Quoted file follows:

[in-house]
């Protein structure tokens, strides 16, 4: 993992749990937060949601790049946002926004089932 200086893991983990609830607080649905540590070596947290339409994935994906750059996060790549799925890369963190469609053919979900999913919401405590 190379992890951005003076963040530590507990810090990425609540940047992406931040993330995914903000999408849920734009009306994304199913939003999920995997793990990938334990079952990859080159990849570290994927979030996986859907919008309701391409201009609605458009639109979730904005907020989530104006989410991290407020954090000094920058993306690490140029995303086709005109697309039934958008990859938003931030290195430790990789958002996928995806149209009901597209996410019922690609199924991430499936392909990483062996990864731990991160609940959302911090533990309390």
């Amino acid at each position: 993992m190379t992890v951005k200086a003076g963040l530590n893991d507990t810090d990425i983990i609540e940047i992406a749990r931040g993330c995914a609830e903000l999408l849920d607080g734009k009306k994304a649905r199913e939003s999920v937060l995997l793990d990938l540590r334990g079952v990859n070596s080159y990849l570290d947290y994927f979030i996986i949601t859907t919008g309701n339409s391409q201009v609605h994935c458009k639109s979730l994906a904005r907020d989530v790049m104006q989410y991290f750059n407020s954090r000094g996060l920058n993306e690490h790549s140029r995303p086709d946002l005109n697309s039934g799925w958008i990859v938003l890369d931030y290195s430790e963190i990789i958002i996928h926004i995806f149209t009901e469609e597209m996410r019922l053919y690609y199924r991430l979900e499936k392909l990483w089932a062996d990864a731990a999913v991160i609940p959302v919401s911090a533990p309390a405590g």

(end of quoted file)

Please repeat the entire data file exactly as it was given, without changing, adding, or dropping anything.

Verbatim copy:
[in-house]
């Protein structure tokens, strides 16, 4: 993992749990937060949601790049946002926004089932 200086893991983990609830607080649905540590070596947290339409994935994906750059996060790549799925890369963190469609053919979900999913919401405590 190379992890951005003076963040530590507990810090990425609540940047992406931040993330995914903000999408849920734009009306994304199913939003999920995997793990990938334990079952990859080159990849570290994927979030996986859907919008309701391409201009609605458009639109979730904005907020989530104006989410991290407020954090000094920058993306690490140029995303086709005109697309039934958008990859938003931030290195430790990789958002996928995806149209009901597209996410019922690609199924991430499936392909990483062996990864731990991160609940959302911090533990309390």
């Amino acid at each position: 993992m190379t992890v951005k200086a003076g963040l530590n893991d507990t810090d990425i983990i609540e940047i992406a749990r931040g993330c995914a609830e903000l999408l849920d607080g734009k009306k994304a649905r199913e939003s999920v937060l995997l793990d990938l540590r334990g079952v990859n070596s080159y990849l570290d947290y994927f979030i996986i949601t859907t919008g309701n339409s391409q201009v609605h994935c458009k639109s979730l994906a904005r907020d989530v790049m104006q989410y991290f750059n407020s954090r000094g996060l920058n993306e690490h790549s140029r995303p086709d946002l005109n697309s039934g799925w958008i990859v938003l890369d931030y290195s430790e963190i990789i958002i996928h926004i995806f149209t009901e469609e597209m996410r019922l053919y690609y199924r991430l979900e499936k392909l990483w089932a062996d990864a731990a999913v991160i609940p959302v919401s911090a533990p309390a405590g």